Moral dilemmas are often used by researchers to identify psychopathic traits because they offer a deeper understanding of someone's judgement.
In one recent study, a team of US psychologists asked participants to respond to a set of hypothetical scenarios and found that those who gave utilitarian responses scored higher on measures of psychopathy.
One scenario in particular, originally developed by philosopher Philippa Foot, has been used for decades.
According to Spring, The Trolley Dilemma, which was adapted by Judith Jarvis Thomson in 1985, goes as follows:
“A runaway trolley is about to run over and kill five people and you are standing on a footbridge next to a large stranger; your body is too light to stop the train, but if you push the stranger onto the tracks, killing him, you will save the five people.
"Would you push the man?”
Like with other moral dilemmas used by researchers, the question pits a utilitarian solution – the one where you sacrifice one life to save five - against a non-utilitarian one – the one where you passively allow five people to be killed.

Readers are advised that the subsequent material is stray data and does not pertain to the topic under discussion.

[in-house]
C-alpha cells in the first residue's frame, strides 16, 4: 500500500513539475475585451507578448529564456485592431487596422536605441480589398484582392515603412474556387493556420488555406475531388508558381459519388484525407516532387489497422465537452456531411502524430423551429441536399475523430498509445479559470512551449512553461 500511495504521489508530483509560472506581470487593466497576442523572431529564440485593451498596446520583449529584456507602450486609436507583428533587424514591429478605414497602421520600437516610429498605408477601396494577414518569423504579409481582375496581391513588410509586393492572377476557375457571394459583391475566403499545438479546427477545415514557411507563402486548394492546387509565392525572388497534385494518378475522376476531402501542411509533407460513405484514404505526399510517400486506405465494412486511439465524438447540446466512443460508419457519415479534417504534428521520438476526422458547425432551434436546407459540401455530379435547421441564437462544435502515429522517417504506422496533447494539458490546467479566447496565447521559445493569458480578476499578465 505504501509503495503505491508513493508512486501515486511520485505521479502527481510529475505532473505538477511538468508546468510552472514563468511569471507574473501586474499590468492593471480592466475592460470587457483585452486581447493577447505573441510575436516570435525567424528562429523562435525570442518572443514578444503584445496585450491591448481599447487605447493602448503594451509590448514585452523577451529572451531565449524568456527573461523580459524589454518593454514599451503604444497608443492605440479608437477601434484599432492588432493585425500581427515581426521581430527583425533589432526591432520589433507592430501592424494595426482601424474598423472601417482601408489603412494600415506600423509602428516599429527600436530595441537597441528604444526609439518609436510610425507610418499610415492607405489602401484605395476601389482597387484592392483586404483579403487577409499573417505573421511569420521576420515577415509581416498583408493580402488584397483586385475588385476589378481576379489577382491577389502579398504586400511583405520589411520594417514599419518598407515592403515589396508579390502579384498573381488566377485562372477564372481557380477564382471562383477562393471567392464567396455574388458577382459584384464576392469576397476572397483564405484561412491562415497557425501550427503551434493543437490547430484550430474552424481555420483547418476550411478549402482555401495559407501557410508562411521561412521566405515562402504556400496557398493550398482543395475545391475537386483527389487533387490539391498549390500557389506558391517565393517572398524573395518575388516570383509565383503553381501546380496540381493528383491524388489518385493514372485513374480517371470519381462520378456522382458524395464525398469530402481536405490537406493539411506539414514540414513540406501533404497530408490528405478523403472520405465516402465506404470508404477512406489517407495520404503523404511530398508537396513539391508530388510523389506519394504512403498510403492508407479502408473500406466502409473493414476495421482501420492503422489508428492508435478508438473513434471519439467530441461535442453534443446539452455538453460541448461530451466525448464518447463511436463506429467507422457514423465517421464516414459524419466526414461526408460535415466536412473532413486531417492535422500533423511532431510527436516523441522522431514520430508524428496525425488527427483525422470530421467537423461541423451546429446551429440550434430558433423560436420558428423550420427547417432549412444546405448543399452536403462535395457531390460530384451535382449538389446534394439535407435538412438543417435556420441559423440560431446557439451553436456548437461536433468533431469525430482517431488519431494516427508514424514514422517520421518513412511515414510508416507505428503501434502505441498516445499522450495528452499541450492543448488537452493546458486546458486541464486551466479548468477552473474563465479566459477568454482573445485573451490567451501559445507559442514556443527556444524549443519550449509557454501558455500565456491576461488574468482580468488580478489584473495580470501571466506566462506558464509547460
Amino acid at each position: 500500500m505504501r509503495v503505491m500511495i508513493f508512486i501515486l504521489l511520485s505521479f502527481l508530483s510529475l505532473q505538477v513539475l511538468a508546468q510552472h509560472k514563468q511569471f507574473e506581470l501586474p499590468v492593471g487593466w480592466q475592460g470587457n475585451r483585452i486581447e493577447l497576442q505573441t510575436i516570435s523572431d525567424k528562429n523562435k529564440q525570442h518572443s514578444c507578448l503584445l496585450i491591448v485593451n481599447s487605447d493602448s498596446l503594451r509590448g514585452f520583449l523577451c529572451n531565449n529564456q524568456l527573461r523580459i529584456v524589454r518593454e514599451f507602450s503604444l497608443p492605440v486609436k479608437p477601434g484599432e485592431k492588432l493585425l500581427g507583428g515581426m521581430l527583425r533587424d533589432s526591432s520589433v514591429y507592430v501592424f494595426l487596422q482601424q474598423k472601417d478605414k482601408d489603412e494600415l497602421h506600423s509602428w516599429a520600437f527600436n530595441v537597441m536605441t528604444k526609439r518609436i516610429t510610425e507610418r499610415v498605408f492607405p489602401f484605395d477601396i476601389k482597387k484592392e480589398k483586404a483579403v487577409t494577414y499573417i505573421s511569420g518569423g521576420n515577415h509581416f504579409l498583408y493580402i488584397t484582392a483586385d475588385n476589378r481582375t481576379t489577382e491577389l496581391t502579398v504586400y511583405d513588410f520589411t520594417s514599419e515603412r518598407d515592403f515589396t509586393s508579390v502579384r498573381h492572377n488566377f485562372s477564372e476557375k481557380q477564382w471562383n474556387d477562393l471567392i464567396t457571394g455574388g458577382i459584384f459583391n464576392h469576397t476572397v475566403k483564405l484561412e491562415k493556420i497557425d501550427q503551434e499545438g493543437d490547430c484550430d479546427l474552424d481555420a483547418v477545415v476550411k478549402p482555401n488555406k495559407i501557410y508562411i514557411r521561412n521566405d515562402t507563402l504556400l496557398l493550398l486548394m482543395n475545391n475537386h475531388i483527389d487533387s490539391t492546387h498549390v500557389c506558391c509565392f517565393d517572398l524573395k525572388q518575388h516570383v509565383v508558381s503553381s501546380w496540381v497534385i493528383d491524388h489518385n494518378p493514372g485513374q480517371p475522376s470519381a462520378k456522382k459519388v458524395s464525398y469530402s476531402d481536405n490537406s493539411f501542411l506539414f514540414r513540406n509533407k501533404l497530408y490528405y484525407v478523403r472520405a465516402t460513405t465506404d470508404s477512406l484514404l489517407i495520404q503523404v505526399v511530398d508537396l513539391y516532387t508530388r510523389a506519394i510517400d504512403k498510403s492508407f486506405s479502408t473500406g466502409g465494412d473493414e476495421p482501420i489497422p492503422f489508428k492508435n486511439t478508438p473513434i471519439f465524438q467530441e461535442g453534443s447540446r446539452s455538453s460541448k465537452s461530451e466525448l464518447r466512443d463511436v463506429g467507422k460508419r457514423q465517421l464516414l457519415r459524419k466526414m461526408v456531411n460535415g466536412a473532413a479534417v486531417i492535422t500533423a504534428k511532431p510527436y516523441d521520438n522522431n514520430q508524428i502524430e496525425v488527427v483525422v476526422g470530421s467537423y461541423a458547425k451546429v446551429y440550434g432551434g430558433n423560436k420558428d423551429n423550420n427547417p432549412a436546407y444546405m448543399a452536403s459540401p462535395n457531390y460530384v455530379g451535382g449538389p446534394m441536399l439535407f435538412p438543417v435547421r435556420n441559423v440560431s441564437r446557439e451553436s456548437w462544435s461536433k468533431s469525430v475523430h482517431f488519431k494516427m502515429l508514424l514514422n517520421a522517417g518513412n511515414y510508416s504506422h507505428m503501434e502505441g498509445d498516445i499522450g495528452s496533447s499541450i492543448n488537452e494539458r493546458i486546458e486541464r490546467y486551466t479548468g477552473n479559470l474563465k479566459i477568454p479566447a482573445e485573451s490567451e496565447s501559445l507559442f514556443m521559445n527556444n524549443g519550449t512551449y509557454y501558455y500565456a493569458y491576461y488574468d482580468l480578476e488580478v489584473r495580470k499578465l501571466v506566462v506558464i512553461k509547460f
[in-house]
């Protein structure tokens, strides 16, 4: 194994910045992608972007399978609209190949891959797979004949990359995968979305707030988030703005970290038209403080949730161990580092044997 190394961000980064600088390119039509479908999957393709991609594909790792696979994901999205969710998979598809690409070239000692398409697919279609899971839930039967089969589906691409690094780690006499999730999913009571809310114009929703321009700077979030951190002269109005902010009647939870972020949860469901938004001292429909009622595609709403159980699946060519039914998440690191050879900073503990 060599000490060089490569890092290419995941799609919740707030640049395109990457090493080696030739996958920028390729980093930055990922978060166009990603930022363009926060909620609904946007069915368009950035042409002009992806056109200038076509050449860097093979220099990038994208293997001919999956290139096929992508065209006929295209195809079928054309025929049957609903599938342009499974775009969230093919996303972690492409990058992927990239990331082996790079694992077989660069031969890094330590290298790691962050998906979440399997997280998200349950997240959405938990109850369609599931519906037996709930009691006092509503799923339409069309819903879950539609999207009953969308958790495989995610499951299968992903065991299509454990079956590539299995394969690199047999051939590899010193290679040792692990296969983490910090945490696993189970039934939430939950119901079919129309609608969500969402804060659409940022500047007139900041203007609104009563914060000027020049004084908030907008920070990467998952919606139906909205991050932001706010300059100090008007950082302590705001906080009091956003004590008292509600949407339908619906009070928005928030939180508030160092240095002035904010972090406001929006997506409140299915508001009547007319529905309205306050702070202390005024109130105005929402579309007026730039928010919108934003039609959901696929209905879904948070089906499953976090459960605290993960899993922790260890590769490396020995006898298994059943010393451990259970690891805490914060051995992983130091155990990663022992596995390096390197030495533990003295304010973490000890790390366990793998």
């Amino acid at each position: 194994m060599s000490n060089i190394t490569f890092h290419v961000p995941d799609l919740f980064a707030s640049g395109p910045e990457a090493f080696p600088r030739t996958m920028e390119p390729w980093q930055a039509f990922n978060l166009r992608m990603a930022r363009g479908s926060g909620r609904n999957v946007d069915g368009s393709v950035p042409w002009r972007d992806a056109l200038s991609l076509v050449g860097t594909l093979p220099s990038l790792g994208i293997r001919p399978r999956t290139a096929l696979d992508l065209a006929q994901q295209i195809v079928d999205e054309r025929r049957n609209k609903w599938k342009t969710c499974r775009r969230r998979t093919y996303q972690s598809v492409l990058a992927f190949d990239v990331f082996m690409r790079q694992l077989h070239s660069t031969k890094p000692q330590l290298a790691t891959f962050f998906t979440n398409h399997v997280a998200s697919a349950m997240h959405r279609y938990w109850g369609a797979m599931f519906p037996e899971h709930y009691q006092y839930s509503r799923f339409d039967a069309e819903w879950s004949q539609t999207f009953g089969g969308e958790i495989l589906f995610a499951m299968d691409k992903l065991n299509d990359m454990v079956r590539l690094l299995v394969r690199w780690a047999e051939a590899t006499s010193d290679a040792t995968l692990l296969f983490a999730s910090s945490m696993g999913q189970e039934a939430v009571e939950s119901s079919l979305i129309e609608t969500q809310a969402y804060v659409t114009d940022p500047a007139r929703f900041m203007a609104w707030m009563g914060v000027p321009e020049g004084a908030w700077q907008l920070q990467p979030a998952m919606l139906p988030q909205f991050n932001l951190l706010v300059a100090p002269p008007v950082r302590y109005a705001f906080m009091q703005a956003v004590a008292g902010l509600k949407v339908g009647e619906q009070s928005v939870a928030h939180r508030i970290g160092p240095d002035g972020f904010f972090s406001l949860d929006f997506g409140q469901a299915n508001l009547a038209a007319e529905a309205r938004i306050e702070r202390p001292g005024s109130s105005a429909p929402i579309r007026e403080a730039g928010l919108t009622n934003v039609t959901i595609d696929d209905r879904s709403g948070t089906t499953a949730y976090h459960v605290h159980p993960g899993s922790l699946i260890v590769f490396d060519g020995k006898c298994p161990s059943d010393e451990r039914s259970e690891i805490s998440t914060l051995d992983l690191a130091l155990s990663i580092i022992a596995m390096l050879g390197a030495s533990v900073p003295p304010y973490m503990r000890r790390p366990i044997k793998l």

A utilitarian would say it makes sense to push the man because fewer lives will be lost.
The study, published in the journal Cognition, found that people who answered in this way had higher scores on measures of psychopathy, Machiavellianism and life meaninglessness compared to those who said no to pushing the innocent man.
However, co-author Professor Daniel Bartels, who teaches at Columbia University in New York, explained that there is a flaw in using this riddle as a test for psychopathy.
“Although the study does not resolve the ethical debate, it points to a flaw in the widely-adopted use of sacrificial dilemmas to identify optimal moral judgement,” he said in a press release accompanying his findings.
“These methods fail to distinguish between people who endorse utilitarian moral choices because of underlying emotional deficits (like those captured by our measures of psychopathy and Machiavellianism) and those who endorse them out of genuine concern for the welfare of others.”
In other words, don’t freak out too much if your response was to push the poor guy.
Join our new commenting forum
Join thought-provoking conversations, follow other Independent readers and see their replies